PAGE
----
In Vulkan’s view, what makes Anomaly successful is not what they do, but how they approach their work. When they start working with a client, their first goal is to clearly identify and articulate their problem. Carl Johnson, one of Anomaly’s other founders cites Charles Kettering as inspiration, the famed inventor and head of research for GM, who said, “A problem well stated is a problem half-solved.” Once the real marketing issue has been identified, the Anomaly team is able to select the right set of tools, people and platforms most relevant to fixing it. If the right answer is better packaging, then that is what the team does - even if making a TV commercial might have meant more fees.

As CMOs become more sophisticated in the way they buy marketing services, it is not just individual agencies that will need to adapt their approach, but also entire marketing networks.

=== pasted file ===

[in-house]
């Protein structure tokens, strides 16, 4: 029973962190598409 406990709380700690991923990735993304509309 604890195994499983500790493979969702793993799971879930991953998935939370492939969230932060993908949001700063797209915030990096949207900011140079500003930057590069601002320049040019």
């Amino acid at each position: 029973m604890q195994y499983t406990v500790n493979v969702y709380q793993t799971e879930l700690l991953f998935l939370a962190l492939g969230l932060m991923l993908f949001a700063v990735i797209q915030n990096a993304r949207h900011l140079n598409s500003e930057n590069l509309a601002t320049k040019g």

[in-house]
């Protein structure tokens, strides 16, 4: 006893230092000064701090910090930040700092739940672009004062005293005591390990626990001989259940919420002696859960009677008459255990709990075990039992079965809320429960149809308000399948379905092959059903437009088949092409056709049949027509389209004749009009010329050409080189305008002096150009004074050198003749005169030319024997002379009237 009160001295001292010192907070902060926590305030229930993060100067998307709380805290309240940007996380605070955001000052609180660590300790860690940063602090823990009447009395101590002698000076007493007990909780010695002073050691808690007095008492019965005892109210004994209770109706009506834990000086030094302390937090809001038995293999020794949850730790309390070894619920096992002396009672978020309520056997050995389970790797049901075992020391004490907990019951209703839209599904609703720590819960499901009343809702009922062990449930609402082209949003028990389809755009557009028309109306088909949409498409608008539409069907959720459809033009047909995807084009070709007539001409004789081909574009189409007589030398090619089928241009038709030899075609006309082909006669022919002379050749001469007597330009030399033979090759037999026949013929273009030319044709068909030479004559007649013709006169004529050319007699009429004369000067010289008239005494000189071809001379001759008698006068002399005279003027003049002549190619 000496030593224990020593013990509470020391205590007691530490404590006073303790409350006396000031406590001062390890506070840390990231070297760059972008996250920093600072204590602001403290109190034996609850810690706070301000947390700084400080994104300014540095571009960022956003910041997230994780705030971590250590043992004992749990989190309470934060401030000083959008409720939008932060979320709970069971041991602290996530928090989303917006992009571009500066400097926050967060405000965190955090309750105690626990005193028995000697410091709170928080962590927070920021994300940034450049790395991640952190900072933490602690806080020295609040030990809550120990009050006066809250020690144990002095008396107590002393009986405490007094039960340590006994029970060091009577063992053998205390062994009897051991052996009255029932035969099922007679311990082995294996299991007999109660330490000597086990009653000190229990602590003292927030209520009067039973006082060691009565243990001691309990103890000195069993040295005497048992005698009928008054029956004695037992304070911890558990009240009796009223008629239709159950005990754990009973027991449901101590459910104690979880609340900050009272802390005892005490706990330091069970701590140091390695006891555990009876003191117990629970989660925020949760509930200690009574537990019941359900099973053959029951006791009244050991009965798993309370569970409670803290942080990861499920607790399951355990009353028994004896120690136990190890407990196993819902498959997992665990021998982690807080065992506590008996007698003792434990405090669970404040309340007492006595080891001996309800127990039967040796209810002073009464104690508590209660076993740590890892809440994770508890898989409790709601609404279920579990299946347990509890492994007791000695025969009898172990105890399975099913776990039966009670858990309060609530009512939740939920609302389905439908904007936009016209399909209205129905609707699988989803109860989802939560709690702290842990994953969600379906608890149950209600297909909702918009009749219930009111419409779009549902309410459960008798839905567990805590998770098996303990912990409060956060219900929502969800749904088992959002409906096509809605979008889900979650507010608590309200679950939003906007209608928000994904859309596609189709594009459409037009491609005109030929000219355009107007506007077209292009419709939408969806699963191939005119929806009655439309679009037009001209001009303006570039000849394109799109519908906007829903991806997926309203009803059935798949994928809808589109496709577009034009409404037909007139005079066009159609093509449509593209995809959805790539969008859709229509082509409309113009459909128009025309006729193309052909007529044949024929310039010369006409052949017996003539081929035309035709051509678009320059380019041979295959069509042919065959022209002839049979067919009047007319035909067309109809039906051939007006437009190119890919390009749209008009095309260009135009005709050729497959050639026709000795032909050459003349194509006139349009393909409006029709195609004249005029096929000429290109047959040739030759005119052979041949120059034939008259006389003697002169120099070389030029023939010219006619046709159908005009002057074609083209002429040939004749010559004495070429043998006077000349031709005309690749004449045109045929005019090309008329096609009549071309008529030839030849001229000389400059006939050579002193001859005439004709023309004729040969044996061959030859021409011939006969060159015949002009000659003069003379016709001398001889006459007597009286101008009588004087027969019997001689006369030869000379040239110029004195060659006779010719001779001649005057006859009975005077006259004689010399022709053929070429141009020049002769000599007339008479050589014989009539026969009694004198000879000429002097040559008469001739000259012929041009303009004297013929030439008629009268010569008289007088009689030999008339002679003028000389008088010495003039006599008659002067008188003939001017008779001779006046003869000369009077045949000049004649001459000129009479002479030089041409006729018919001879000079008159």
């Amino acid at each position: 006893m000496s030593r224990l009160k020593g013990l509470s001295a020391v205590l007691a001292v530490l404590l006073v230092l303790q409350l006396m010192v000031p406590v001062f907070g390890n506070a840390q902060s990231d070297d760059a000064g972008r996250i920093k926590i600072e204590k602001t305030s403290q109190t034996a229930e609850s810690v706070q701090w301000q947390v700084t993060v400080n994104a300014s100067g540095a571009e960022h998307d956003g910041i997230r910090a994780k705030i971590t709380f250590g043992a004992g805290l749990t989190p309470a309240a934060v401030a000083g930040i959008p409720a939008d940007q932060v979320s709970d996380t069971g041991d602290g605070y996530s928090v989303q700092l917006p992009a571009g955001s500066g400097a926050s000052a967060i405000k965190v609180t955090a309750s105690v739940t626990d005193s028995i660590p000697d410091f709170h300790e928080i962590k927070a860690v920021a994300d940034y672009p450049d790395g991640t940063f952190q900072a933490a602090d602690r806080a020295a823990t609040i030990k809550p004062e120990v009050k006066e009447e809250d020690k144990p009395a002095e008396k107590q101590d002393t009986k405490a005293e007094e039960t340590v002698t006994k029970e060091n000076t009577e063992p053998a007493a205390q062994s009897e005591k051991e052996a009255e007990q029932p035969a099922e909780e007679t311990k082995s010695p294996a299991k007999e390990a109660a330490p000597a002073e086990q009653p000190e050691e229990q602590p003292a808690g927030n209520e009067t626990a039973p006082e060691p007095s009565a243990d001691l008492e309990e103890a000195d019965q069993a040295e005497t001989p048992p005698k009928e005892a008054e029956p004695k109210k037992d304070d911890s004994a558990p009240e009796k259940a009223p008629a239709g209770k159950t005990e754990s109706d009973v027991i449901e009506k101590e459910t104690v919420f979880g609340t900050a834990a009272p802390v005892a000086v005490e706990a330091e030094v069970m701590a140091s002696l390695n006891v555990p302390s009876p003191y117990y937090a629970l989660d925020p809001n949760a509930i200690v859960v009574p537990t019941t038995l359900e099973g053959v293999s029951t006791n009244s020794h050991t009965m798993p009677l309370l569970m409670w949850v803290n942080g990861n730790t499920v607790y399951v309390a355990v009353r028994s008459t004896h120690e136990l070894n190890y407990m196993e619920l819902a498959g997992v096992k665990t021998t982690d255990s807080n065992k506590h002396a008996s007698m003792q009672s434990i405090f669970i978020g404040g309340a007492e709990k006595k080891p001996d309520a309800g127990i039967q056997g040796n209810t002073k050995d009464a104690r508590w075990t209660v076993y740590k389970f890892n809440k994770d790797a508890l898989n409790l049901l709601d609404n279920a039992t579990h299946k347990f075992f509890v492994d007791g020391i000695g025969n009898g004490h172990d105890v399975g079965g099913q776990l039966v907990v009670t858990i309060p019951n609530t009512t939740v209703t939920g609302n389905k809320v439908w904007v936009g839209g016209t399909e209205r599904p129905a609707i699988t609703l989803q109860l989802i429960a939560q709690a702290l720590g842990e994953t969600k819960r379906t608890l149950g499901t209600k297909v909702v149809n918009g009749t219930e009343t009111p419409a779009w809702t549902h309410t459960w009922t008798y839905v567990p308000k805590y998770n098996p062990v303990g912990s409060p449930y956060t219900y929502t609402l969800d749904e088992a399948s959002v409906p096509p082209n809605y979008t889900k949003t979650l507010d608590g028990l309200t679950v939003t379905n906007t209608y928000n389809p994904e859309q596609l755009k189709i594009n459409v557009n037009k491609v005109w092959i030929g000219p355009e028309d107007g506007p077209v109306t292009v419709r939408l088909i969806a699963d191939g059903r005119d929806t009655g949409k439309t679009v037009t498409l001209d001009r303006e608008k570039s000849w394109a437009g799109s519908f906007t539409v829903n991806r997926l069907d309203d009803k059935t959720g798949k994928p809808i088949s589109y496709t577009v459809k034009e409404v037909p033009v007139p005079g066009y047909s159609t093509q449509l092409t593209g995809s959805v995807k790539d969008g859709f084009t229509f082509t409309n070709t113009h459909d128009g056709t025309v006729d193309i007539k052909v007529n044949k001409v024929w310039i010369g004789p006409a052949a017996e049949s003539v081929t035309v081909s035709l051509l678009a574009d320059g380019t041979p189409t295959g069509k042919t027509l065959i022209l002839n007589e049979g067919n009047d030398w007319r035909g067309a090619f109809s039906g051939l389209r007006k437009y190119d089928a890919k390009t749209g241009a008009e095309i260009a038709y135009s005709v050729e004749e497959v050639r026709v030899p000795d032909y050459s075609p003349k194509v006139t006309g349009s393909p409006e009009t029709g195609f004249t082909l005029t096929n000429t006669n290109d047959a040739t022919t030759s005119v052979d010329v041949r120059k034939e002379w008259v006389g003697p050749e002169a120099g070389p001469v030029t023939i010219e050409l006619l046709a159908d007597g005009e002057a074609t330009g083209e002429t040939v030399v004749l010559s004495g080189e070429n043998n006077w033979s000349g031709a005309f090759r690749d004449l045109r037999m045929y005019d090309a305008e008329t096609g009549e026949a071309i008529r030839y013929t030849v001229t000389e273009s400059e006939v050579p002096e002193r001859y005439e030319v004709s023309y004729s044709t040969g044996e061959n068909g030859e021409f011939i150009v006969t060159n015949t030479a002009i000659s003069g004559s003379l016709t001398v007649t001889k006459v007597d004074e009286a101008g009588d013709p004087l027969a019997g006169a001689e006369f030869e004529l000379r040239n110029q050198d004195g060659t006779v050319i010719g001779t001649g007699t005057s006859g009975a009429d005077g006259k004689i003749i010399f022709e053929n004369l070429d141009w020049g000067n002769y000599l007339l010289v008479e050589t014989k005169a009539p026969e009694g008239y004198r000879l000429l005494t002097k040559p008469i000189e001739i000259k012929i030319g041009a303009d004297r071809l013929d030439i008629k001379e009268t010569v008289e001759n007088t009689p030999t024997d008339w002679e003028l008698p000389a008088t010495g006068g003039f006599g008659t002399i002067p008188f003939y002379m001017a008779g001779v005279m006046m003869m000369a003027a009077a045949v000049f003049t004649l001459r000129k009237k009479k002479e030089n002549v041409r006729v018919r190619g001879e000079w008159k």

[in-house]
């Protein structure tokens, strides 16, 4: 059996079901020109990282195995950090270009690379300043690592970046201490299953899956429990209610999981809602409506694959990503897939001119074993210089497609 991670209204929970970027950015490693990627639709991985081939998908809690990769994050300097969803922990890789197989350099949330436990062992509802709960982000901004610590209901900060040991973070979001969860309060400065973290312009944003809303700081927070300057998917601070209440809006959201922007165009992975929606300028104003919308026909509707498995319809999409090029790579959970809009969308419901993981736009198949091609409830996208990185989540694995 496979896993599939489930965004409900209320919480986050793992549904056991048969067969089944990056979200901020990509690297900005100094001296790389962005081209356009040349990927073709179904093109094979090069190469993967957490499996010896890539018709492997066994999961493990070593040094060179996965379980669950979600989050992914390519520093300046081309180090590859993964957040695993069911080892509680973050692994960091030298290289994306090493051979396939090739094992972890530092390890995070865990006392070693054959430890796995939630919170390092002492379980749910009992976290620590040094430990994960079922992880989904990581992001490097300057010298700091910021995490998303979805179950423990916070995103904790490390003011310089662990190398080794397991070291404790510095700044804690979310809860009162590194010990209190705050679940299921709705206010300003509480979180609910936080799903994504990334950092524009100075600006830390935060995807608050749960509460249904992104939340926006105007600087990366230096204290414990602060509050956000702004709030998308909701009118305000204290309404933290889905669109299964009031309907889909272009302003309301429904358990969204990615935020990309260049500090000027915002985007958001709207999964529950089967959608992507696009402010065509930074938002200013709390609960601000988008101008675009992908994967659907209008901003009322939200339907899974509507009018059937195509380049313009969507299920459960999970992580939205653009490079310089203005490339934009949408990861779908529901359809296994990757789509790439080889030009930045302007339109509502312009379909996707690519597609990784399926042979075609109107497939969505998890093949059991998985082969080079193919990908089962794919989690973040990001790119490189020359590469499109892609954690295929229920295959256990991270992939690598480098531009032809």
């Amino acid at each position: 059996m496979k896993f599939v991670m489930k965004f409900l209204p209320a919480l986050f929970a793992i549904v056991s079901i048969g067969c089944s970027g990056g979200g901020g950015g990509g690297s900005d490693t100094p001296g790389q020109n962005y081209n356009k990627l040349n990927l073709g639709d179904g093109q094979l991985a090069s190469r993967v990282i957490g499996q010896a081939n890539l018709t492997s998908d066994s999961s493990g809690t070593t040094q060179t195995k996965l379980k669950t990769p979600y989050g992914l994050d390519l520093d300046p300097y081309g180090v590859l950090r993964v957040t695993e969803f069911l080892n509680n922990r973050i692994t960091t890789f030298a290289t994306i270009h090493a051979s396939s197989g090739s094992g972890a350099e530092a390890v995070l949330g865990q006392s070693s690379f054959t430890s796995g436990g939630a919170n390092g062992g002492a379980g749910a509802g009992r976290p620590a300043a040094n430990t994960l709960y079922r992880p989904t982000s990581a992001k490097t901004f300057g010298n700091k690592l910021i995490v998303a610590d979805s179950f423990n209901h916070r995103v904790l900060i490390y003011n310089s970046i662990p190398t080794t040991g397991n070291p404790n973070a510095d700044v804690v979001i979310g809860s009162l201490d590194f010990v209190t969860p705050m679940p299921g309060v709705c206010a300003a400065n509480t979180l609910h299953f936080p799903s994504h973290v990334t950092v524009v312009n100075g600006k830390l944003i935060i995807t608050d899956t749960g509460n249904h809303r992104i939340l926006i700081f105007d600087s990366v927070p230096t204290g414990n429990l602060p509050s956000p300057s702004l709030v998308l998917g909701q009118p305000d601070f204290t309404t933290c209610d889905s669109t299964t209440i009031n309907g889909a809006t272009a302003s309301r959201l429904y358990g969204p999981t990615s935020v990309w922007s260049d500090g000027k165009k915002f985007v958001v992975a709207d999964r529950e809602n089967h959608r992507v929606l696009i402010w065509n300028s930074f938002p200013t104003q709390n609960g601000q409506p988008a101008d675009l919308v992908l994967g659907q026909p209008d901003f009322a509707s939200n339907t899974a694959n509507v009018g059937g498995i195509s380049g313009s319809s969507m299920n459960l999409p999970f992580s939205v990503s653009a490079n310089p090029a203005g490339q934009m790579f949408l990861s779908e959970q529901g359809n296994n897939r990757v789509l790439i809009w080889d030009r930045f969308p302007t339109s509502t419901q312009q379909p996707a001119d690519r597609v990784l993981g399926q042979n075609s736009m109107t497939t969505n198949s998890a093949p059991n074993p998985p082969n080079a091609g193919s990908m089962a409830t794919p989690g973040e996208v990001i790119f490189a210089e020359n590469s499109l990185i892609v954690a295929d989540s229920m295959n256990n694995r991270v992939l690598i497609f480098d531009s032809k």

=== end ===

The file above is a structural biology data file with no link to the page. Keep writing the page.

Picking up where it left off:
I recently joined the board of The North Alliance (NOA), a collection of marketing companies that originated in Scandinavia but has since established a global footprint. NOA was founded by Thomas Hogebol, a former head of McCann Worldgroup in the Nordics. Backed by private equity, the management group acquired the best creative and digital agencies from Stockholm to Copenhagen, Oslo to Warsaw - combined with an engagement model that allowed clients to tailor-make a dream team of problem solvers from a diverse talent pool, whilst retaining regional scale.